One of the many difficult questions that companies face in the immediate aftermath of discovering a cyber breach is whether to inform their regulators or law enforcement. Assuming there is no mandatory disclosure obligation, some companies are reluctant to call the government because (1) they may not know all the facts yet, (2) they don’t want to waive privilege, and (3) they are worried that the company will become the target of an investigation into … Continue Reading
Cryptojacking is the newest cyber threat that companies are facing. It involves hackers accessing company servers in order to steal processing power, which is then used to mine cryptocurrencies.
With the recent increase in value of digital assets such as bitcoin, Ether, and Monero, it is not surprising that criminal hackers and rogue states are looking for ways to acquire these currencies, which they can use anonymously for various legal and illegal purposes. One way … Continue Reading
One of our cyber predictions for 2018 was that class action securities cases are going to become a major issue for companies involved in cyber events.
Large-scale data breaches often give rise to a variety of legal problems for the affected company, ranging from consumer class action litigation to congressional inquiries and state attorney general investigations. As we have discussed previously elsewhere, an additional emerging risk for breached companies is federal securities class action litigation… Continue Reading
Cybersecurity regulators appear to be converging on 72-hour breach notification. First it was the European Union’s General Data Protection Regulation (“GDPR”), then it was the New York Department of Financial Services (“NYDFS”) cybersecurity rules, and now the National Association of Insurance Commissioners (“NAIC”) have adopted the Insurance Data Security Model Law (“Model Law”) – all with a 72-hour breach notification requirement.
The $1 million fine that was recently levied against Yes Bank shows the increasing risks of failing to provide timely breach notification. On October 23, 2017, the Reserve Bank of India (“RBI”) announced that it was fining India’s Yes Bank $1 million USD for failing to comply with RBI’s breach notification requirement, among other violations. Yes Bank experienced a cyber breach around May 2016, but did not become aware of the incident until September 2016. … Continue Reading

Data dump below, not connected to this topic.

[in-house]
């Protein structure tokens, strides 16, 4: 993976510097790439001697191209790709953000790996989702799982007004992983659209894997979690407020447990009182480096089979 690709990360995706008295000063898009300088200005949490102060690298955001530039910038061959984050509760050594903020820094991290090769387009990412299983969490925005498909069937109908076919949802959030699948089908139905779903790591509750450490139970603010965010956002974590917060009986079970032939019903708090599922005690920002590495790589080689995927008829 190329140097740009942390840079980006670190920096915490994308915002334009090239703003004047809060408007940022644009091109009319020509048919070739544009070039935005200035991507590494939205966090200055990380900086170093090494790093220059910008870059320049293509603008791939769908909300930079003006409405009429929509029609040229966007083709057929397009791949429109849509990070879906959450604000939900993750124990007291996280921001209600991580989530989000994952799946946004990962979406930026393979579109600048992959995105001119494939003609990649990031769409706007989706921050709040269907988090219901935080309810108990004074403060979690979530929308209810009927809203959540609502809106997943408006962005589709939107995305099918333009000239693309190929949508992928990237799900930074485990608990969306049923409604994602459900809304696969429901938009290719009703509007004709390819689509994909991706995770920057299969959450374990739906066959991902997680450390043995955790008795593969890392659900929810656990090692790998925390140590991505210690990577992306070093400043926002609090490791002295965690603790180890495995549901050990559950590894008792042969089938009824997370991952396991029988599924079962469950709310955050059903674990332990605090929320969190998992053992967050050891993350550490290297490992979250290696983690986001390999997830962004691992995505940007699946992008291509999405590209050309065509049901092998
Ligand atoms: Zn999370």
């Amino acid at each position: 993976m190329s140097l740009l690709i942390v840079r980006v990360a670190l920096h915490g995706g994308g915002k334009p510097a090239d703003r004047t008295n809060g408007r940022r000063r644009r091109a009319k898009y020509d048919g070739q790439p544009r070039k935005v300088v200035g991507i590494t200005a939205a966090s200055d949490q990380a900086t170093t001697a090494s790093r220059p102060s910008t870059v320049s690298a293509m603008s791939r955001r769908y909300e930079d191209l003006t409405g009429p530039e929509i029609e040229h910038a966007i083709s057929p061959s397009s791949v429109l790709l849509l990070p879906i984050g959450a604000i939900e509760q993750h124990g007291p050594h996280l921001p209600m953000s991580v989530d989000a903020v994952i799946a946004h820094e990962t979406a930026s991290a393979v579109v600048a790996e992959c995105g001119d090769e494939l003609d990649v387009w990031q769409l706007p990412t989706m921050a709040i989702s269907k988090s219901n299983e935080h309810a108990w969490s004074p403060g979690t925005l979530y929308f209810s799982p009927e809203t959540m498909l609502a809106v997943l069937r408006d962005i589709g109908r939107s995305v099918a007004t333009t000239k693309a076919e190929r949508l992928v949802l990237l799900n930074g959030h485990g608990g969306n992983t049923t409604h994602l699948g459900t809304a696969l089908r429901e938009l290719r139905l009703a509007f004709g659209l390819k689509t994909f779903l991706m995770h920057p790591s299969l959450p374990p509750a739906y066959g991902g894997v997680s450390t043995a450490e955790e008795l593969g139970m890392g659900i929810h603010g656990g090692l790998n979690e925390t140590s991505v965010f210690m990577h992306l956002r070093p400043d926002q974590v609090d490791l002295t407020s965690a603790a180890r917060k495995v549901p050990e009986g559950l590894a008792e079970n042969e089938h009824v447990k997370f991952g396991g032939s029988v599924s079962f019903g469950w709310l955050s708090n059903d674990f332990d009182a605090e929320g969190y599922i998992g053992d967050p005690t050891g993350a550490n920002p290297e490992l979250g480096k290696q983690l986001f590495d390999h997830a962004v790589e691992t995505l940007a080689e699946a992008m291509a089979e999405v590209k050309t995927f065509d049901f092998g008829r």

During congressional hearings earlier this month, senators grilled Richard Smith, the former Equifax CEO, on the company’s reporting structure for cybersecurity; specifically, on the appropriateness of Equifax’s CISO reporting to the general counsel. This has caused several companies to question their own reporting structures for cybersecurity issues. So what is the right structure for CISO reporting? As usual, there is no one right or wrong answer.
We have seen many different reporting structures for CISOs … Continue Reading
Regulators in almost every U.S. state have the authority to enforce cybersecurity compliance under their state’s laws, but until recently, they have rarely exercised this power, leaving enforcement mostly to federal agencies like the FTC. With the recent Equifax breach, this appears to be changing.
The Massachusetts Attorney General filed a complaint against Equifax on September 17, 2017, asserting that Equifax violated Massachusetts Data Security Regulations by failing to safeguard personal information of credit applicants. … Continue Reading
The National Association of Insurance Commissioners (“NAIC”) has signaled that insurance regulators may be the first government agencies to adopt the framework for cybersecurity regulation that was recently set out in the New York Department of Financial Services (“NYDFS”) cybersecurity rules, which went into effect on August 28, 2017.
The Cybersecurity (EX) Working Group and the Innovation and Technology (EX) Task Force of NAIC approved the Insurance Data Security Model Law (“Model Law”) in August … Continue Reading
Today marks the first deadline for entities regulated by the New York Department of Financial Services (“NYDFS”) to comply with certain provisions of the recent NYDFS cybersecurity rules. The NYDFS cybersecurity rules taking effect is a significant event for NYDFS-regulated entities, and for any company facing cybersecurity concerns. The unique combination of (1) concrete cybersecurity requirements (e.g., access controls), (2) a senior-level certification obligation, and (3) the 72-hour notice requirement, will likely have a … Continue Reading
We are pleased to announce that client beta testing has begun for the Davis Polk Data Breach Notification Resource Portal—a secure online suite of tools designed to assist clients in preparing and planning for a possible data breach, and help them comply with state and federal law obligations to inform customers, regulators, and law enforcement. Utilizing a simple, query-based portal, the Notification Assessment Tool allows clients to receive rapid privileged legal advice on notification … Continue Reading
We have issued a memo on recent proposed cybersecurity regulations by the New York State Department of Financial Services that would be more stringent than existing federal requirements for certain financial entities. The memo highlights similarities and differences between the proposed regulations and federal regulations and guidance.